It is no longer surprising that the field of collaborative art practices or collective work is generating interest and is being revisited from various perspectives. Among other approaches, we can refer to the art history of collectivism (Scholette and Stimson, 2007), the analysis of alternative forms of art production, either though participation (Bishop, 2007), the work of dialogue aesthetics (Kester, 2004) or initiatives drawing from socio-cultural and community concerns, which stem from the work of grass-roots education and creative communities (Ricart and Saurí, 2009). Moreover, in our state, due to the influence of certain European discourses and the development of ICTs (information and communication technologies), the education boom is breathing new life into the pedagogical field. Education is no longer being viewed as the mere transmission of knowledge or as a means of compensating curatorial practices, but instead as a critical pivot for rethinking cultural production and knowledge and finding feasible responses both to vilified relational aesthetics and hypertrophied institutional criticism. An example of this is the holding of events such as the Zemos98 collective’s Educación Expandida (3) (Expanded Education); the international seminar Acciones Reversibles (4) (Reversible Actions), sponsored by the ACVIC Art Center in the city of Vic, with a recent publication that refers to the seminar and other projects; and MUSAC’s (5) Producción Cultural Crítica (Critical Cultural Production) symposium recently held in León. It is important to place our project in that perspective, since our work was influenced both by collaborative cultural practices and by experiences in grass-roots education or cultural pedagogies, all of which were inevitably viewed from the point of view of the complex Aulabierta project. Aulabierta is a self-managed production network and platform that helped us focus when we were rethinking how to curate an exhibition linking education, activism and networking with a set of 14 international initiatives under the umbrella of Transductores. The aim was to initiate this research in order to launch a pedagogical project and a network activating process, as we will explain below.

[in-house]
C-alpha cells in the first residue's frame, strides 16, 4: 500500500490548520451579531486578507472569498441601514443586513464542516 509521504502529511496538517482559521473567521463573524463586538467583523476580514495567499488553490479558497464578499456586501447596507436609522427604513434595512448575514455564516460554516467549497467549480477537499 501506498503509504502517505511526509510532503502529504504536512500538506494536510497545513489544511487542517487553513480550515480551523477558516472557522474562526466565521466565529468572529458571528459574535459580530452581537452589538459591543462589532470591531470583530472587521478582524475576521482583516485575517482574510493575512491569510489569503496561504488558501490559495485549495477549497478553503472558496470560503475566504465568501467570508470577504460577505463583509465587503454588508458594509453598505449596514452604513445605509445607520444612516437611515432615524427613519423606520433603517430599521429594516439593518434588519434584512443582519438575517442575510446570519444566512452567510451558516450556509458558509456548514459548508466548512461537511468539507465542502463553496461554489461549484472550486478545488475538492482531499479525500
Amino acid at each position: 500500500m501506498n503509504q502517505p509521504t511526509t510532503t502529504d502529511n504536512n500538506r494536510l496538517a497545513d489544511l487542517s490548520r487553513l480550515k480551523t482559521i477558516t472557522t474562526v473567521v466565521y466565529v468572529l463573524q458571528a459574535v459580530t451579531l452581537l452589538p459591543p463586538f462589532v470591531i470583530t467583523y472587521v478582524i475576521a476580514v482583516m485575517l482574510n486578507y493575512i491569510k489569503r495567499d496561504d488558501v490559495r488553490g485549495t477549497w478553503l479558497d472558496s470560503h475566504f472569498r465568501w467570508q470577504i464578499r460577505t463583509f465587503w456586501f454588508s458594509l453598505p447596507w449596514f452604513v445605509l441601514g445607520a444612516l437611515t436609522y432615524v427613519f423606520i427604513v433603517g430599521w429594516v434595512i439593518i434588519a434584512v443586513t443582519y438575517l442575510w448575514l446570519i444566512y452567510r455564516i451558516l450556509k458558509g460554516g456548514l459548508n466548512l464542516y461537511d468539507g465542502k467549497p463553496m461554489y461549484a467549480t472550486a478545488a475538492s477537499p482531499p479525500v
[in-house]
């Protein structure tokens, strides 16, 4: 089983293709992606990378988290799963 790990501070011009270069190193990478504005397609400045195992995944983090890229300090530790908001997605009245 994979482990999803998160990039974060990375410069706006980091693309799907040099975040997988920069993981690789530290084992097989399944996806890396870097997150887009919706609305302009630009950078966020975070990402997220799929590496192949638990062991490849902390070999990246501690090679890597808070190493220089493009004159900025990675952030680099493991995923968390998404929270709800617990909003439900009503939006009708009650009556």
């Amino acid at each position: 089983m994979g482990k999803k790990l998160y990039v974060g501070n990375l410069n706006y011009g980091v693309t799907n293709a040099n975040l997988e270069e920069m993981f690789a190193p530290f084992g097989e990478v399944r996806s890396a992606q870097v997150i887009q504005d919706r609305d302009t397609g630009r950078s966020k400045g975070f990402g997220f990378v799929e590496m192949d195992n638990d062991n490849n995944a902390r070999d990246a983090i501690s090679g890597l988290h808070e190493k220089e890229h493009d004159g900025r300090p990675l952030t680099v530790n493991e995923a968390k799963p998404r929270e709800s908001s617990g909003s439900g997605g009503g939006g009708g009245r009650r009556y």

The use of a complex term like transducer as the title of the project was also a personal gamble. Our aim was not so much to create a paradigm for a cultural policy practice or a brand, but a richer, and also more complex overview of certain projects that we found difficult to label simply as social art, collaborative, cultural-work networks or independent production projects. In this case the use of this term helped us to approach these practices from another point of view. In principle we thought of using the conventional definition of the term, i.e. a device that can translate or transform a given input energy into different output energy (the conventional definition in physics or electronics) (6). We discovered, however, that the term as used in network theory and participative research offered us a more sophisticated way of using and approaching the concept. Thus, based on Villasante’s (2006) ideas, we are now aware that transductive styles are organic and ecological forms of working that emerge in given situations and lead to deep-seated social changes. It is important to point out, however, that such changes do not depend solely on an external catalyst or trigger, which is something that is all too often attributed to art, as if it were expected to play the role of saviour. In the case of transduction, the direction and depth of change depends on the players, the context and the circumstances in which the process of change takes place. Upon grasping this connotation, we saw that in effect the perspective of transduction enabled us to approach group work from complex perspectives, understanding its contexts, rhythms and the ways in which political collaborations or coalitions are formed. In this way the different initiatives researched could be used as transducers in relation to the social agents, rhythms and social networks interwoven in each initiative. Making use of this approach, we came up with a definition of transducer as not just a device or trigger, but as a poetic and political concept that could go beyond the groups and be used as an approach. This meant viewing the initiatives selected as living organisms in constant movement.